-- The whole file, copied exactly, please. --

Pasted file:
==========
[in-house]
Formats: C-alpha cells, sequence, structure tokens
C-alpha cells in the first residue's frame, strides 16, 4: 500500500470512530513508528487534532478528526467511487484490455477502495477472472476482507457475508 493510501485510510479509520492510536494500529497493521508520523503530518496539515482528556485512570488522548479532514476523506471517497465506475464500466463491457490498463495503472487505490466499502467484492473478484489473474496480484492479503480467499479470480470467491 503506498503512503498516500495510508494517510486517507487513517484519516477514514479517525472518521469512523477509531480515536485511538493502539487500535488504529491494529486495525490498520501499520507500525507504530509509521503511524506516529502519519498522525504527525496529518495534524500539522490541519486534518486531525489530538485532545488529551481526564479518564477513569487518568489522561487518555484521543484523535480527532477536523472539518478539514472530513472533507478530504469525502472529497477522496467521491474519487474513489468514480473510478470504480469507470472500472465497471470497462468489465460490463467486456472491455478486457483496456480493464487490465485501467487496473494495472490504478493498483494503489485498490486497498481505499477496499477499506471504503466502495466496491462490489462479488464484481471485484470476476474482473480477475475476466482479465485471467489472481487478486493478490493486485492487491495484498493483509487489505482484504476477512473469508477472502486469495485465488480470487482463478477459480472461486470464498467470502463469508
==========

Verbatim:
[in-house]
Formats: C-alpha cells, sequence, structure tokens
C-alpha cells in the first residue's frame, strides 16, 4: 500500500470512530513508528487534532478528526467511487484490455477502495477472472476482507457475508 493510501485510510479509520492510536494500529497493521508520523503530518496539515482528556485512570488522548479532514476523506471517497465506475464500466463491457490498463495503472487505490466499502467484492473478484489473474496480484492479503480467499479470480470467491 503506498503512503498516500495510508494517510486517507487513517484519516477514514479517525472518521469512523477509531480515536485511538493502539487500535488504529491494529486495525490498520501499520507500525507504530509509521503511524506516529502519519498522525504527525496529518495534524500539522490541519486534518486531525489530538485532545488529551481526564479518564477513569487518568489522561487518555484521543484523535480527532477536523472539518478539514472530513472533507478530504469525502472529497477522496467521491474519487474513489468514480473510478470504480469507470472500472465497471470497462468489465460490463467486456472491455478486457483496456480493464487490465485501467487496473494495472490504478493498483494503489485498490486497498481505499477496499477499506471504503466502495466496491462490489462479488464484481471485484470476476474482473480477475475476466482479465485471467489472481487478486493478490493486485492487491495484498493483509487489505482484504476477512473469508477472502486469495485465488480470487482463478477459480472461486470464498467470502463469508